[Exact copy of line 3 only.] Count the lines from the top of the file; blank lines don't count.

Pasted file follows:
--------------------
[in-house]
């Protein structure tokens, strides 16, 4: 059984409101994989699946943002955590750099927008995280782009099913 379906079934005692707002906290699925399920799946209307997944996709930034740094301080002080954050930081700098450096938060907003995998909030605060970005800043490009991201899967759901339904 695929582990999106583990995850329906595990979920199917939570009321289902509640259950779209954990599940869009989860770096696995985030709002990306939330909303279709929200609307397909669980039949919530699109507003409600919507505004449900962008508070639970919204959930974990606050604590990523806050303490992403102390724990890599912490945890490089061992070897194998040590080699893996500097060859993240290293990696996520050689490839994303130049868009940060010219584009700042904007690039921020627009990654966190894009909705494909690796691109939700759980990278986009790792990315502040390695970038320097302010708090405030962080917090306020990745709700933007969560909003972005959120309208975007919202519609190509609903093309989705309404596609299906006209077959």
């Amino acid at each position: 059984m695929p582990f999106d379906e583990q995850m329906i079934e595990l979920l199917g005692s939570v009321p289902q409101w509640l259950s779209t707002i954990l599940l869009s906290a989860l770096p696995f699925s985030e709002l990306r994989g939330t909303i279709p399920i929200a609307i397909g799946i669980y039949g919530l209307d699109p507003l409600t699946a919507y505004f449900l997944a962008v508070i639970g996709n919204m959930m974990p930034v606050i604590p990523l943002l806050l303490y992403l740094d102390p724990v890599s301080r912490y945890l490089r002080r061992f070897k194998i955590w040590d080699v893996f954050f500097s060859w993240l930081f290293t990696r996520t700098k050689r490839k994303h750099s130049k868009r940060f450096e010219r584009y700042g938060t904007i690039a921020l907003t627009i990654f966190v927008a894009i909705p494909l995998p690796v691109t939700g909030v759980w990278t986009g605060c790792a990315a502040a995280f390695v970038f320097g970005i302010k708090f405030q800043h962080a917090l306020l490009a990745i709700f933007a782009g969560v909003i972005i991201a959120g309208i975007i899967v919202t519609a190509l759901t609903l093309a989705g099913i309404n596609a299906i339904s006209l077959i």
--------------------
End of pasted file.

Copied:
């Amino acid at each position: 059984m695929p582990f999106d379906e583990q995850m329906i079934e595990l979920l199917g005692s939570v009321p289902q409101w509640l259950s779209t707002i954990l599940l869009s906290a989860l770096p696995f699925s985030e709002l990306r994989g939330t909303i279709p399920i929200a609307i397909g799946i669980y039949g919530l209307d699109p507003l409600t699946a919507y505004f449900l997944a962008v508070i639970g996709n919204m959930m974990p930034v606050i604590p990523l943002l806050l303490y992403l740094d102390p724990v890599s301080r912490y945890l490089r002080r061992f070897k194998i955590w040590d080699v893996f954050f500097s060859w993240l930081f290293t990696r996520t700098k050689r490839k994303h750099s130049k868009r940060f450096e010219r584009y700042g938060t904007i690039a921020l907003t627009i990654f966190v927008a894009i909705p494909l995998p690796v691109t939700g909030v759980w990278t986009g605060c790792a990315a502040a995280f390695v970038f320097g970005i302010k708090f405030q800043h962080a917090l306020l490009a990745i709700f933007a782009g969560v909003i972005i991201a959120g309208i975007i899967v919202t519609a190509l759901t609903l093309a989705g099913i309404n596609a299906i339904s006209l077959i």